LG's lovely WT1801HVA washing machine has questionable cleaning power.
With a different design layout than most of today's top-load washers, LG's $1,150 WT1801HVA is a truly innovative machine. Leading the charge against tired, outdated top-loaders of generations past, this modern update is very welcome.
The problem is that the WT1801HVA isn't a great performer. While it was fairly gentle on clothes during our wear and tear tests, it didn't do as well with the whole stain-removal thing -- especially compared with its Kenmore 29133 competition. This doesn't mean you should rule out the WT1801HVA, but be sure to weigh this washer against some other options before you make a final decision.
LG's WT1801HVA doesn't look like your standard top-load washer. With front-mounted controls that more closely resemble a front-load machine, the WT1801HVA is a bit of a trendsetter in terms of layout. That snazzy front-mounted, touchpad display is also missing the standard cleaning cycle knob you see on most models today. I like this style departure, especially because the display panel buttons are responsive without being overly sensitive. It does look similar to Samsung's second-gen Activewash model, although that display panel is still located behind the cleaning drum. Either way, I hope to see modern display like these on more top-load washers.
This attractive graphite-steel-wrapped washer has solid specs, too. Take a look at the comparison chart below to see how it stacks up to the competition:
|LG WT1801HVA||Kenmore 29133||GE GTW860SPJMC|
|Color finish||Graphite steel, white (for $1,050)||Metallic, white (model #29132 for $1,180)||Metallic, white (for $1,100)|
|Capacity||4.9 cubic feet||5.3 cubic feet||5.1 cubic feet|
|# of cycles||12||9||13|
|Energy consumption||135 kWh/year||259 kWh/year||152 kWh/year|
|Water consumption||15 gallons||17.7 gallons||12.3 gallons|
|Dimensions (width, height, depth)||27 x 40.2 x 28.4 inches||27.5 x 42 x 27.9 inches||28 x 44.5 x 29 inches|
|Warranty||10-year, limited||1-year, limited||1-year, limited|
|Voltage rating||120V; 60Hz||120V; 60Hz||120V; 60Hz|
|App||Yes, Android and iPhone||No||Yes, Android and iPhone|
With an estimated yearly energy usage of 135 kilowatt hours (kWh), a high-efficiency 15-gallon water usage average, 12 cleaning cycles and integration with LG's Smart Diagnosis tech (more on that in a bit), the WT1801HVA doesn't skimp on options. The one drawback is its cubic-foot capacity: 4.9 cubic feet is plenty big enough for regular laundry needs, but both the Kenmore 29133 and GE's GTW860SPJMC offer 5+-cubic-foot capacities.
Here's a list of the WT1801HVA's cleaning cycles:
So let's talk about that LG Smart Diagnosis troubleshooting feature. The idea is that you can press a button on your washer, and your smartphone's microphone will listen to a "tone transmission" that sounds like old-school dial-up internet. From there, Smart Diagnosis will tell you if something's wrong with your washer and try to determine what the exact issue is.
This feature worked well for me on the WT1801HVA, but it's a little tricky to figure out which app to use. That's because there's an LG Laundry and DW app, an LG Smart ThinQ app and a LG SDS app (all available for both Android and iPhone). To complicate things further, an LG rep told me Smart Diagnosis is "available on all LG washers," but not every LG washer is Wi-Fi-enabled (the WT1801HVA doesn't have Wi-Fi). So which app do you use? Unfortunately, LG doesn't make that clear on the WT1801HVA's dedicated page or anywhere else that I could find.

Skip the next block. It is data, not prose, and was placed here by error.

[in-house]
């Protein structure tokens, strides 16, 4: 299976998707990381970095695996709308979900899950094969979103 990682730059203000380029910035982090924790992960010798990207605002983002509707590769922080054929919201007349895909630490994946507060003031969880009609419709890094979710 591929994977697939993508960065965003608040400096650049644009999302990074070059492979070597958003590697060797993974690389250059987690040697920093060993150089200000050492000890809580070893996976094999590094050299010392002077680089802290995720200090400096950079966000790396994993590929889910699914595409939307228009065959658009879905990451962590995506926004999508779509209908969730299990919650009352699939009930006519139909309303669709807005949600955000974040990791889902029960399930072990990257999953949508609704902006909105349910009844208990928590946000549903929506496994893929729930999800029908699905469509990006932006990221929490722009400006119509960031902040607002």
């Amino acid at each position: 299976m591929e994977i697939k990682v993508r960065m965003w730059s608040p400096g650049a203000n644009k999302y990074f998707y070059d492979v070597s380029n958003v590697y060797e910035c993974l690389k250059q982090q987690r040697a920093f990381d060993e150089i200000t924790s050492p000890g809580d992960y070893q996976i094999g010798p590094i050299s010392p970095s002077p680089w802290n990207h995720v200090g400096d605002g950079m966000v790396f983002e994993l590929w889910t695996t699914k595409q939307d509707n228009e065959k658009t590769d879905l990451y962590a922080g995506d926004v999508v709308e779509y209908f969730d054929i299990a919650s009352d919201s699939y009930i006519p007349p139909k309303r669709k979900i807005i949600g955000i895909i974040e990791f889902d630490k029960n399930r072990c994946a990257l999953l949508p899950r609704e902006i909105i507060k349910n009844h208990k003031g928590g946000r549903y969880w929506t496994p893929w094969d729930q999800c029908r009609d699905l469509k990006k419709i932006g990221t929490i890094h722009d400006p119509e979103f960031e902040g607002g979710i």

I ended up using the LG Laundry and DW iPhone app, but it wasn't very intuitive. That's mainly because the app's home screen references Remote Start and all sorts of other features that are only available on Wi-Fi-enabled LG washers. So you have to scroll through the options, locate Smart Diagnosis, and follow the instructions for an "Audible Diagnosis."
Smart Diagnosis really is easy to use once you've sifted through the jumble of available apps and determined whether or not your washer works with Wi-Fi. But it should be a lot easier to access.
We run our washers through a variety of tests to measure how well they remove stains and how gentle or tough they are on clothes. LG's WT1801HVA didn't do particularly well removing stains.
Of the five top-load washers we've reviewed, the WT1801HVA got the second worst stain-removal score. Specifically, 52 percent of the stains on fabric strips coated in sebum (skin oil), carbon (mineral oil), blood, cocoa and aged red wine remained on average after testing. By stain, that translates to:
When you look at other washing machines, GE's GTW860SPJMC had 53 percent stains remaining, GE's GTW810SSJWS had 50 percent stains remaining, GE's GTW485ASJWS had 48 percent stains remaining and Kenmore's 29133 had 44 percent stains remaining.
The WT1801HVA got a decent score for wear and tear, though. To score wear and tear, we count the number of attached, frayed threads on fabric squares that measure at or over 2 millimeters. The WT1801HVA had 243 attached threads, which is pretty standard for most of the top-loaders we've reviewed. GE's GTW485ASJWS is the exception -- it was tougher on clothes with a 266-count of attached, frayed threads.
LG's $1,150 WT1801HVA washing machine gets a lot right. Not only does it look great, it also offers a modern twist on boring top-loaders with its integrated front-control display. But its performance score hurts its overall appeal; it simply didn't come close to the Kenmore 29133's excellent stain-removal rating. You won't be completely disappointed with the WT1801HVA, but I would look at some other models before you decide to buy this LG.